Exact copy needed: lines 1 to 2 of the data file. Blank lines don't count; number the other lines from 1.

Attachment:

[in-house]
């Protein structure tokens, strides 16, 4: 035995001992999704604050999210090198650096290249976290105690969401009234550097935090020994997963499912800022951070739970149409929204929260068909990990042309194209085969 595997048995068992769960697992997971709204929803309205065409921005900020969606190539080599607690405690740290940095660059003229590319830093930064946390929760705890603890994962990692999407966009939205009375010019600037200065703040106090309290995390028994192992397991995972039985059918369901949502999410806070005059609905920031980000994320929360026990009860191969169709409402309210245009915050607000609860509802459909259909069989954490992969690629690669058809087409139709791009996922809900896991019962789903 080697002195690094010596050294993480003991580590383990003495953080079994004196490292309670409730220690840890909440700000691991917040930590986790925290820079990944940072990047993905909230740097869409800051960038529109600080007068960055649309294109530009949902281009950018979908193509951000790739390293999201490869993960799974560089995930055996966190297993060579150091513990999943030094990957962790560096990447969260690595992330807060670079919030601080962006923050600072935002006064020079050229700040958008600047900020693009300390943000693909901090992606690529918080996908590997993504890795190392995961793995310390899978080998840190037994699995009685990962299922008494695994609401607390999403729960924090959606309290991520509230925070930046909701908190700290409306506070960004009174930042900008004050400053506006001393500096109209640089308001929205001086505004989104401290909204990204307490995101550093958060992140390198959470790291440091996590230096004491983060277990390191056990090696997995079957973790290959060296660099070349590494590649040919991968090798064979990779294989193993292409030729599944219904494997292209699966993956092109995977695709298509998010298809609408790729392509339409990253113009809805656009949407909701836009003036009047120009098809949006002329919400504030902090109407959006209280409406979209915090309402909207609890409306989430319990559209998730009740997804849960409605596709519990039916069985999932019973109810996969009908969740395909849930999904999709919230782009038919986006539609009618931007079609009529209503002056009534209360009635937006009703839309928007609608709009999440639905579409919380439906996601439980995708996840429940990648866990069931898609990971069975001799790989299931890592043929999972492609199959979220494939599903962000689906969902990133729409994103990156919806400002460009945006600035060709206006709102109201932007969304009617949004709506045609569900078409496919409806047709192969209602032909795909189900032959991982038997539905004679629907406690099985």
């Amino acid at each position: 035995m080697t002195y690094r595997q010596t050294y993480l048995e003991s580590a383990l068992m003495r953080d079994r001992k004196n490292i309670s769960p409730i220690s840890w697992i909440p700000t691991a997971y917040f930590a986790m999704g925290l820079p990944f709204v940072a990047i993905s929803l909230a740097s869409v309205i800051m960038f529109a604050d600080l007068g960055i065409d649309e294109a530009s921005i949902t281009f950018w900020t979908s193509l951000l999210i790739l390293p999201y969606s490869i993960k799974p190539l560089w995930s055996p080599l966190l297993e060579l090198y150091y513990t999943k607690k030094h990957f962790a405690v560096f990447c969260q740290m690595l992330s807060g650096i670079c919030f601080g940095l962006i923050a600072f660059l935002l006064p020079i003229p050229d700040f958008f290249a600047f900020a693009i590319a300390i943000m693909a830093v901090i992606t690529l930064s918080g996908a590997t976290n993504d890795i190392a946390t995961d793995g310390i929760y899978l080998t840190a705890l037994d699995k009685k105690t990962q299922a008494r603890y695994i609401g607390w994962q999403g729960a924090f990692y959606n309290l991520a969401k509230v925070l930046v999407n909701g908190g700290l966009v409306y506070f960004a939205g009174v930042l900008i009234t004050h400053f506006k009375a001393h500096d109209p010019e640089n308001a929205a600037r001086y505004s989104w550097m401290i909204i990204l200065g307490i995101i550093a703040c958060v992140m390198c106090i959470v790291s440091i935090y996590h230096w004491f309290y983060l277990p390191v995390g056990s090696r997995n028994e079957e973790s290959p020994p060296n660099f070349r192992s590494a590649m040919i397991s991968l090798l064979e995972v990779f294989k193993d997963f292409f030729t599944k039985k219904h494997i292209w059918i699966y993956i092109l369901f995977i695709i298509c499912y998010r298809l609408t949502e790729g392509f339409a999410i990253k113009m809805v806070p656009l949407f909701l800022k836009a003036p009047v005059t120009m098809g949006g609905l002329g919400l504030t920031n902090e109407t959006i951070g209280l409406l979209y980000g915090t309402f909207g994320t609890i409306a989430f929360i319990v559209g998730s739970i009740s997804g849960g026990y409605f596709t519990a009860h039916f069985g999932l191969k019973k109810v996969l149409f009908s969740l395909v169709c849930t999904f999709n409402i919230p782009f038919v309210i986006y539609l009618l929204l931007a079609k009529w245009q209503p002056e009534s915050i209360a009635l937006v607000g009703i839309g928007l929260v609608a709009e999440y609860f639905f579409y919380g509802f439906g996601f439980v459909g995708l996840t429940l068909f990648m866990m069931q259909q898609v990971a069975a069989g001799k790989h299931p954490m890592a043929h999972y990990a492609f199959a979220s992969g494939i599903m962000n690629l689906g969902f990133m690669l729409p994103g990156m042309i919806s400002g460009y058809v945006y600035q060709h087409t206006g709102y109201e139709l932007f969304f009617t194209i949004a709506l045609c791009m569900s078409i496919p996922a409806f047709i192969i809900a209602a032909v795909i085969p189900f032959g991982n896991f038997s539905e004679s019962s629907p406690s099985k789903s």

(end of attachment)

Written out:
[in-house]
């Protein structure tokens, strides 16, 4: 035995001992999704604050999210090198650096290249976290105690969401009234550097935090020994997963499912800022951070739970149409929204929260068909990990042309194209085969 595997048995068992769960697992997971709204929803309205065409921005900020969606190539080599607690405690740290940095660059003229590319830093930064946390929760705890603890994962990692999407966009939205009375010019600037200065703040106090309290995390028994192992397991995972039985059918369901949502999410806070005059609905920031980000994320929360026990009860191969169709409402309210245009915050607000609860509802459909259909069989954490992969690629690669058809087409139709791009996922809900896991019962789903 080697002195690094010596050294993480003991580590383990003495953080079994004196490292309670409730220690840890909440700000691991917040930590986790925290820079990944940072990047993905909230740097869409800051960038529109600080007068960055649309294109530009949902281009950018979908193509951000790739390293999201490869993960799974560089995930055996966190297993060579150091513990999943030094990957962790560096990447969260690595992330807060670079919030601080962006923050600072935002006064020079050229700040958008600047900020693009300390943000693909901090992606690529918080996908590997993504890795190392995961793995310390899978080998840190037994699995009685990962299922008494695994609401607390999403729960924090959606309290991520509230925070930046909701908190700290409306506070960004009174930042900008004050400053506006001393500096109209640089308001929205001086505004989104401290909204990204307490995101550093958060992140390198959470790291440091996590230096004491983060277990390191056990090696997995079957973790290959060296660099070349590494590649040919991968090798064979990779294989193993292409030729599944219904494997292209699966993956092109995977695709298509998010298809609408790729392509339409990253113009809805656009949407909701836009003036009047120009098809949006002329919400504030902090109407959006209280409406979209915090309402909207609890409306989430319990559209998730009740997804849960409605596709519990039916069985999932019973109810996969009908969740395909849930999904999709919230782009038919986006539609009618931007079609009529209503002056009534209360009635937006009703839309928007609608709009999440639905579409919380439906996601439980995708996840429940990648866990069931898609990971069975001799790989299931890592043929999972492609199959979220494939599903962000689906969902990133729409994103990156919806400002460009945006600035060709206006709102109201932007969304009617949004709506045609569900078409496919409806047709192969209602032909795909189900032959991982038997539905004679629907406690099985």